The Boardwalk on Hewitt Street features in the novelThe Boardwalk on Hewitt Street features in the novel
The Boardwalk on Hewitt Street features in the novel

Seven photos of landmarks in Manchester’s 1980s music scene and how they look now as new book published

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Chorlton writer Robert Graham has penned a book which takes readers on a nostalgic trip back through the 1980s and the venues and bands that made Manchester’s music scene great.

A Manchester writer is taking music fans on a nostalgic trip back into the 1980s with a new novel depicting the city and its music scene.

Chorlton author and creative writing lecturer Robert Graham’s second work of fiction is The Former Boy Wonder and is partly a love letter to the creativity and sounds of the city he has called home for the past four decades.

The novel follows the highs and lows of 49-year-old Manchester-based music journalist Peter Duffy as he increasingly finds work hard to come by, negotiates the re-entry into his life of his first love and falls into a midlife crisis threatening his relationships with his wife and son.

Old Manchester haunts revisited in The Former Boy Wonder include the San Marco cafe, which was located just off Spring Gardens, as well as band venues The Boardwalk on Hewitt Street, The Gallery on Peter Street and The Hardrock in Stretford, a short-lived 3,000 capacity venue that hosted gigs by acts including Bob Marley, Roxy Music, Led Zeppelin and David Bowie. The site then became home to a B&Q which closed in 2015.

Other historical hotspots namechecked in the book include the Free Trade Hall, where, in 1966, Dylan was barracked for abandoning folk music to go electric, while places without a particular musical connection in the book include parts of Chorlton and West Didsbury.

Robert worked for the now-defunct City Life magazine where he interviewed The Smiths, a band whose fanbase he later reflected on in his play If You Have Five Seconds To Spare which was staged in the city in 1989.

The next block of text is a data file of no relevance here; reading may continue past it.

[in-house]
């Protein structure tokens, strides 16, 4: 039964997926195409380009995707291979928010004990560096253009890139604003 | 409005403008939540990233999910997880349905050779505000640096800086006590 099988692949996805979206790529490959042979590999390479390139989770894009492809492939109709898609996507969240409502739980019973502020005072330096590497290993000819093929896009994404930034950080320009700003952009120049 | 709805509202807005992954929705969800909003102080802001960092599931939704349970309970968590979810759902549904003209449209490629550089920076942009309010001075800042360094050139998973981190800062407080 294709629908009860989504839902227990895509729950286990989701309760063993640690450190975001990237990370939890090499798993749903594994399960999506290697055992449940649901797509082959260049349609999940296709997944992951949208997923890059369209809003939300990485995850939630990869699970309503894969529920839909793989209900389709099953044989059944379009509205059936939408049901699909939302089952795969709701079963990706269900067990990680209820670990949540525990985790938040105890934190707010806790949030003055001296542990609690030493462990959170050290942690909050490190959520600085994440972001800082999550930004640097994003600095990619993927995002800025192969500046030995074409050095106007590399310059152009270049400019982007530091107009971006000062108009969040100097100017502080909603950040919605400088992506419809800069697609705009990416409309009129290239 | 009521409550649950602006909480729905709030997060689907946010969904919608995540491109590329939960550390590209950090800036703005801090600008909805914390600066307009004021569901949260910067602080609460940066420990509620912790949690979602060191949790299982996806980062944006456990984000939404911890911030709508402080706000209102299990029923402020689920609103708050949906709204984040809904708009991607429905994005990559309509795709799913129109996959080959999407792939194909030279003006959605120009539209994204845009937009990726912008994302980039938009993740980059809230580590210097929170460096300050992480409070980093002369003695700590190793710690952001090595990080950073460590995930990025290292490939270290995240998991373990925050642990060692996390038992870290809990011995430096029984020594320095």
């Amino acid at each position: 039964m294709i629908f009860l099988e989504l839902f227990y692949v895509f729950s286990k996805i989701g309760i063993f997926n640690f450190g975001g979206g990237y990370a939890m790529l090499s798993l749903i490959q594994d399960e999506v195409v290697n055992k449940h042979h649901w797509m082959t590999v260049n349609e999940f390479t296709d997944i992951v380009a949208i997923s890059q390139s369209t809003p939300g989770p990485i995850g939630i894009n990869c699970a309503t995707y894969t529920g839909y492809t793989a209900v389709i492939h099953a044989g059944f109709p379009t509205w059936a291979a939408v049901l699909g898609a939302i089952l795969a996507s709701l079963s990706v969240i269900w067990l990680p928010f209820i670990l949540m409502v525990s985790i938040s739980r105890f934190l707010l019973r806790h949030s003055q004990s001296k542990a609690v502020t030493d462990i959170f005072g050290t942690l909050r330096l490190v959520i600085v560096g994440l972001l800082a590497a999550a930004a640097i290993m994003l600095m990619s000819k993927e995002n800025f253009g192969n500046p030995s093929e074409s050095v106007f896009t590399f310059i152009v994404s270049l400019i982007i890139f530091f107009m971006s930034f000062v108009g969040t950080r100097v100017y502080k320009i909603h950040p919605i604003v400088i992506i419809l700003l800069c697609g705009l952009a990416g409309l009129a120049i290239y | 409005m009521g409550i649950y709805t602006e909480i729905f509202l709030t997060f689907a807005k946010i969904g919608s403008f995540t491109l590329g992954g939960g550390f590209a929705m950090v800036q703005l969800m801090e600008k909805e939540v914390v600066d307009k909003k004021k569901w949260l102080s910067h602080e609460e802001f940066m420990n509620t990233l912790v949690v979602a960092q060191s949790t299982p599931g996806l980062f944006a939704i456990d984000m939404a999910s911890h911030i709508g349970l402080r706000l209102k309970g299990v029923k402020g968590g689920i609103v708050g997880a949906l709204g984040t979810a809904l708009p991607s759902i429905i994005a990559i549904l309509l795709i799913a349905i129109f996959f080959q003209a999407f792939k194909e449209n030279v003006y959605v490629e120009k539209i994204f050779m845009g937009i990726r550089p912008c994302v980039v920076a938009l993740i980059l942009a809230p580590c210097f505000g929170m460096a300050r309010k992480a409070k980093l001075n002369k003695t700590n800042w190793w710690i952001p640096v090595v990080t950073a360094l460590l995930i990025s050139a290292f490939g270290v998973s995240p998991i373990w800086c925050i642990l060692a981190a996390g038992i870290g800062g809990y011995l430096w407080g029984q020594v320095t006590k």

He said: “I moved to Manchester in 1984, and have seen the city shed its skin and reinvent itself many times. It’s what Manchester does best, and I don’t mourn the passing of the venues, bars, restaurants and neighbourhoods that are no longer there.

“Manchester is a future-looking city. It always has been, from the building of the Manchester Ship Canal through the Commonwealth Games to the creation of Media City.

“It’s been a lot of fun to recreate the Manchester I knew in the 1980s, though –West Didsbury house-shares, Fallowfield bed-sits and the many venues where I watched the bands of the day play. I think readers of my book will enjoy taking a nostalgic trip back in time, too. In fact Manchester looms so large in the book that it’s almost a character in its own right.”

The Former Boy Wonder by Robert Graham is out on 24 February, published by Lendal Press.

The novel follows the highs and lows of 49-year-old Manchester-based music journalist Peter Duffy as he increasingly finds work hard to come by, negotiates the re-entry into his life of his first love and falls into a midlife crisis threatening his relationships with his wife and son.

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